Gallery: Bird-Friendly Saphonian Wind Turbine Ditches Blades for a More...


Renewable energy technology just got a much needed breath of fresh air. During the TEDGlobal 2012 Conference held in Edinburgh, Scotland the head of the Tunisian company Saphon Energy introduced a radical innovation in wind technology.  Saphon has developed a design that allows turbines to function without blades. The turbine, named the “Saphonian” after a Carthaginian wind deity, took its inspiration from sailboats. Without the need for rotating blades, the Saphonian is quieter than traditional models, and can harness the power of the wind without hurting wildlife.

Hassine Labaied, the head of Saphon Energy, may have revolutionized the world of renewables when he introduced the “zero blade” Saphonian turbine at the TEDGlobal 2012 Conference this past June.  While current technologies only capture 30% of the wind’s kinetic energy, the Saphonian can retain up to 80%, according to Anis Aouini, the turbine’s inventor. Resembling a large dish, the Saphonian reduces the amount of energy lost through poor aerodynamics and discards unnecessary structural elements such as the blades, hub, and gear box. Its moving pistons can create hydraulic pressure that can be stored in a accumulator or converted directly into electricity.

More efficient and less expensive than its bladed counterparts, the turbine costs almost half as much to manufacture.  The technology was patented in Tunisia in September of 2010, and received its international patent in March of this year. Currently, Saphon is seeking a partner to produce the Saphonian for the market. They hope to finalize their search by the end of 2012, and estimate that the turbine will reach the market within two years. In Tunisia alone, the Saphonian could potentially produce up to 20% of the country’s domestic energy. With that kind of potential, it is exciting to think of how the turbine could inflate the renewable energy market in the United States.

+Saphon Energy

Via Environmental News Network


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  1. Dilip John September 29, 2014 at 12:37 pm

    If they can get outside certification, and cost is low, maybe good for a Kickstarter campaign.

  2. wxcooper January 25, 2014 at 7:43 pm

    i am waiting for this product to be costed

  3. hsaphon December 24, 2013 at 9:17 am

    the Saphonian advanced device on BBC World News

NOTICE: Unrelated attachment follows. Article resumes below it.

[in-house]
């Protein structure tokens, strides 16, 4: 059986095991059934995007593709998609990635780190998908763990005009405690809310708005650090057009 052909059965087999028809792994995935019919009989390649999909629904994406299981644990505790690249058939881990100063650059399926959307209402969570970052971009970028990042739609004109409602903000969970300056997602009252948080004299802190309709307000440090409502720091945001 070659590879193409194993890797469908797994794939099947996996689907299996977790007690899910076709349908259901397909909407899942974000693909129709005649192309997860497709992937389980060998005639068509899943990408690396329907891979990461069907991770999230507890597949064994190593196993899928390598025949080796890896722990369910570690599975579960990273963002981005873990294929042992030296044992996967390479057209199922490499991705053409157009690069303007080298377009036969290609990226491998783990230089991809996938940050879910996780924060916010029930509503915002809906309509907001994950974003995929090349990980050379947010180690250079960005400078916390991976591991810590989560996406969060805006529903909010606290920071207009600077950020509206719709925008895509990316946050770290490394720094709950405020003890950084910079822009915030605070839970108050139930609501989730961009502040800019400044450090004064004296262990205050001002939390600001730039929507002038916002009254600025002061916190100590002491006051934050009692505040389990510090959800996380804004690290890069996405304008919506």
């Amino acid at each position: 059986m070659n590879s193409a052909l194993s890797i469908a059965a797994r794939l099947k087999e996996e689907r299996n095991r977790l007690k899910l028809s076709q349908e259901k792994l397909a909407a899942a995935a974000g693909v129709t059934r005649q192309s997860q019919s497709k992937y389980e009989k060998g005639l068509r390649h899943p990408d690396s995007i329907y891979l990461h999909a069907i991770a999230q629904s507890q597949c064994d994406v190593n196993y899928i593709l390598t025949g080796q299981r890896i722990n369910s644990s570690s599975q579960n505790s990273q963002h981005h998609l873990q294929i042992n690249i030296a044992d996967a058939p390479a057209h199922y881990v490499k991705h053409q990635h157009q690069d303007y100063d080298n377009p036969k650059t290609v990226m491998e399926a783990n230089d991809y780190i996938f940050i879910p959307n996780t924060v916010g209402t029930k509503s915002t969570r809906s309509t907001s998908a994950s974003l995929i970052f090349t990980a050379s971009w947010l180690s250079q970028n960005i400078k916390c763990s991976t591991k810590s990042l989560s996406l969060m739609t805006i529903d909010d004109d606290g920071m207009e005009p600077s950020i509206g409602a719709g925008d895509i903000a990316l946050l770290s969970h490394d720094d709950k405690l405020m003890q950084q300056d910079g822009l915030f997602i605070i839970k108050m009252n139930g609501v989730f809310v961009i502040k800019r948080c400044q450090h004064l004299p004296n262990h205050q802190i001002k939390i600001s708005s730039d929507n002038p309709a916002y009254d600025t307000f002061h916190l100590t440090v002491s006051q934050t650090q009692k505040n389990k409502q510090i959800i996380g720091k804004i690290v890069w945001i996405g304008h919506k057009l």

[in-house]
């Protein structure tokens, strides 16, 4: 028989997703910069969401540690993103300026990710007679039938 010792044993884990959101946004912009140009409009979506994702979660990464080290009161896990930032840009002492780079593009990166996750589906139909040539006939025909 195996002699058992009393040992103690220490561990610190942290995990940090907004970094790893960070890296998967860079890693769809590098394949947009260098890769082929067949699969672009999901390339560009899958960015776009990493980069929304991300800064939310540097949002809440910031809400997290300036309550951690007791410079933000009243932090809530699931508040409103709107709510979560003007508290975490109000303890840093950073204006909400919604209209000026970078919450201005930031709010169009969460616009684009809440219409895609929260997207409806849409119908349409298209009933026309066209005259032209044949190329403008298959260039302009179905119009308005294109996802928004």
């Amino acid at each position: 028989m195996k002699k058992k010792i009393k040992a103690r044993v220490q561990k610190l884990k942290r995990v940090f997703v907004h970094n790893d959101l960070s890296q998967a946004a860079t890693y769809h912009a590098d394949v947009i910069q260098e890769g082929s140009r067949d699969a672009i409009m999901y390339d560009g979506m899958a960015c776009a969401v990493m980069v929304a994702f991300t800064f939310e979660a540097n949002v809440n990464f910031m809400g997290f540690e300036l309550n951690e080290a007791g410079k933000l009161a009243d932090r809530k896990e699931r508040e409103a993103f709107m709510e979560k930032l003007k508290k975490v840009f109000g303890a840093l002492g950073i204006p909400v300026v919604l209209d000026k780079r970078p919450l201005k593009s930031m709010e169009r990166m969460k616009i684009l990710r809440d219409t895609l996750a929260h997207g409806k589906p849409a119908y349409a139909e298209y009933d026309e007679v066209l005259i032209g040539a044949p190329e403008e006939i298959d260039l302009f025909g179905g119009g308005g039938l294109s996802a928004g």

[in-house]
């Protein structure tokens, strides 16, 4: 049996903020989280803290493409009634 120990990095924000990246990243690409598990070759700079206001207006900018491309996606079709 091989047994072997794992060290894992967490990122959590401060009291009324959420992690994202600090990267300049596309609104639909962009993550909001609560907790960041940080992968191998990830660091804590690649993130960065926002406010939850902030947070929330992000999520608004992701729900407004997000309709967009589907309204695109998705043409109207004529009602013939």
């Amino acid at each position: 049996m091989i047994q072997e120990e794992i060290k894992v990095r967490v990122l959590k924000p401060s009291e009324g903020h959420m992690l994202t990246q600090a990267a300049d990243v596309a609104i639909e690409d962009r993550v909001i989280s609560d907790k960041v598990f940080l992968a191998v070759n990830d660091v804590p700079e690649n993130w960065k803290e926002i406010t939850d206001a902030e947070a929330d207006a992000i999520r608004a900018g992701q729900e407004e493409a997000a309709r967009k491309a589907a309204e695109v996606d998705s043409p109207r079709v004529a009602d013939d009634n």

this might address to a certain extent the skepticism around the concept..

  4. hsaphon December 24, 2013 at 9:07 am

    “Skepticism is the first step toward Truth” – Denis Diderot

  5. John Hill-Daniel July 23, 2013 at 5:03 am

    This from the Royal Society for the Protection of Birds on conventional wind tubines:
    “If wind farms are located away from major migration routes and important feeding, breeding and roosting areas of those bird species known or suspected to be at risk, it is likely that they will have minimal impacts. ”

  6. Early Ehlinger December 20, 2012 at 1:24 pm

    So here is the patent. If I understand it correctly (and I may not) It looks like the wind blowing on the device will change its angle of attack, thereby making it “want” to shift angles from the continued presence of the wind. The back side is connected to some hydraulic cylinders so that the constant shifting of angles will in theory increase the hydraulic pressure. That pressure is then used to drive a generator. Interesting concept – not sure that it will be any less maintenance-prone than a wind turbine or actually more efficient, though. Would be fun to put one next to a traditional windmill inside a wind tunnel and compare results.

  7. Larry Gilman November 16, 2012 at 2:09 pm

    WBrooke on Betz limit claim: “This has to do with the fluid dynamics of the air passing through the device rather than the design of the device itself.” The Betz limit is calculated for a turbine: i.e., any flow-through device. But the Saphonia device is not a turbine: the air flows around it, not through it, tipping the “sail” through a knot path. Ultimately of course the question of efficiency ceiling will boil down to reproducible demonstrations of hardware — but where there is zero fuel cost, conversion “efficiency” is not a fundamental issue anyway. It all comes down to levelized $ per kilowatt-hour. If they win on this they win, period. This remains to be seen. The graveyard of brilliant ideas is well-populated.

  8. Brent Jarvis November 11, 2012 at 6:50 am

    The article doesn’t say how much wind is needed for it to work or what would happen in case of extreme wind events. Before I would invest in this, I would have to see it work and put it thru several of my own tests……….

  9. Dmitry Podogov November 7, 2012 at 2:20 am

    They say this turbine goes beyond the Betz limit… Looks like it doesnt need the air stream to flow THROUGH the turbine, it needs the wind just to put a pressure on it, like on a sail..

  10. WBrooke November 6, 2012 at 11:45 am

    This seems like a dubious claim. The theoretical limit to the efficiency of any device that extracts energy from the wind is called the Betz Limit, which is 16/27, or 59.3%. This has to do with the fluid dynamics of the air passing through the device rather than the design of the device itself. Think of it this way…if you extracted 100% of the energy from a stream of air, then it would have zero momentum upon leaving the device and air would essentially “pile up” behind the rotor (more correctly the stream tube after the rotor would have to expand to infinite radius). The best you can do is extract 59.3% of the energy from the air stream. Maybe the Saphonian designers mean 80% of the Betz Limit?

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